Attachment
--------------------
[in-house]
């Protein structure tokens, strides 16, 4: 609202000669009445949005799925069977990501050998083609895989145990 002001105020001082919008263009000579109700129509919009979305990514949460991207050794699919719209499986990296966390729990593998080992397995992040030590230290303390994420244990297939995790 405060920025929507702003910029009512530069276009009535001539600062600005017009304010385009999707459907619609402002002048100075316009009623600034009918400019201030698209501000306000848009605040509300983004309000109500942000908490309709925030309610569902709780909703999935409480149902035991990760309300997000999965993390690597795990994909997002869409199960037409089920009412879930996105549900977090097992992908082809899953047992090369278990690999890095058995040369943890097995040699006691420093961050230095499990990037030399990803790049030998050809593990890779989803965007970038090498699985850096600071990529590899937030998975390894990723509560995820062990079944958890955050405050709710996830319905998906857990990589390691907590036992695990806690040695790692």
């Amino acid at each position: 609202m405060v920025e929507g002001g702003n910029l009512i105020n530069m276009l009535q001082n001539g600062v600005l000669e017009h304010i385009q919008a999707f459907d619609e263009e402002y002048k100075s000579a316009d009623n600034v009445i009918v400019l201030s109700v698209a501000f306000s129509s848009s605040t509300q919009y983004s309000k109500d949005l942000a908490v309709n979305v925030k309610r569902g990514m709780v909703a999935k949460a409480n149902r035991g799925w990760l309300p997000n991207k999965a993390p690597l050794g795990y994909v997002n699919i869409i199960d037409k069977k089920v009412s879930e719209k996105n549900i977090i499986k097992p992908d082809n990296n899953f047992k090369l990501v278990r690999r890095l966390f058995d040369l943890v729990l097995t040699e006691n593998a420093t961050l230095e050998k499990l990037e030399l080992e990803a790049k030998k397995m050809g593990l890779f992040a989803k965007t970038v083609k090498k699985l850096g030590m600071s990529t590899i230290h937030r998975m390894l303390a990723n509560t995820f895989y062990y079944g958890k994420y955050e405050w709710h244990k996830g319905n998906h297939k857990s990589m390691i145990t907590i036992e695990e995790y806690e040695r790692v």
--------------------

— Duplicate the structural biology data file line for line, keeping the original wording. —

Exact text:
[in-house]
């Protein structure tokens, strides 16, 4: 609202000669009445949005799925069977990501050998083609895989145990 002001105020001082919008263009000579109700129509919009979305990514949460991207050794699919719209499986990296966390729990593998080992397995992040030590230290303390994420244990297939995790 405060920025929507702003910029009512530069276009009535001539600062600005017009304010385009999707459907619609402002002048100075316009009623600034009918400019201030698209501000306000848009605040509300983004309000109500942000908490309709925030309610569902709780909703999935409480149902035991990760309300997000999965993390690597795990994909997002869409199960037409089920009412879930996105549900977090097992992908082809899953047992090369278990690999890095058995040369943890097995040699006691420093961050230095499990990037030399990803790049030998050809593990890779989803965007970038090498699985850096600071990529590899937030998975390894990723509560995820062990079944958890955050405050709710996830319905998906857990990589390691907590036992695990806690040695790692």
């Amino acid at each position: 609202m405060v920025e929507g002001g702003n910029l009512i105020n530069m276009l009535q001082n001539g600062v600005l000669e017009h304010i385009q919008a999707f459907d619609e263009e402002y002048k100075s000579a316009d009623n600034v009445i009918v400019l201030s109700v698209a501000f306000s129509s848009s605040t509300q919009y983004s309000k109500d949005l942000a908490v309709n979305v925030k309610r569902g990514m709780v909703a999935k949460a409480n149902r035991g799925w990760l309300p997000n991207k999965a993390p690597l050794g795990y994909v997002n699919i869409i199960d037409k069977k089920v009412s879930e719209k996105n549900i977090i499986k097992p992908d082809n990296n899953f047992k090369l990501v278990r690999r890095l966390f058995d040369l943890v729990l097995t040699e006691n593998a420093t961050l230095e050998k499990l990037e030399l080992e990803a790049k030998k397995m050809g593990l890779f992040a989803k965007t970038v083609k090498k699985l850096g030590m600071s990529t590899i230290h937030r998975m390894l303390a990723n509560t995820f895989y062990y079944g958890k994420y955050e405050w709710h244990k996830g319905n998906h297939k857990s990589m390691i145990t907590i036992e695990e995790y806690e040695r790692v």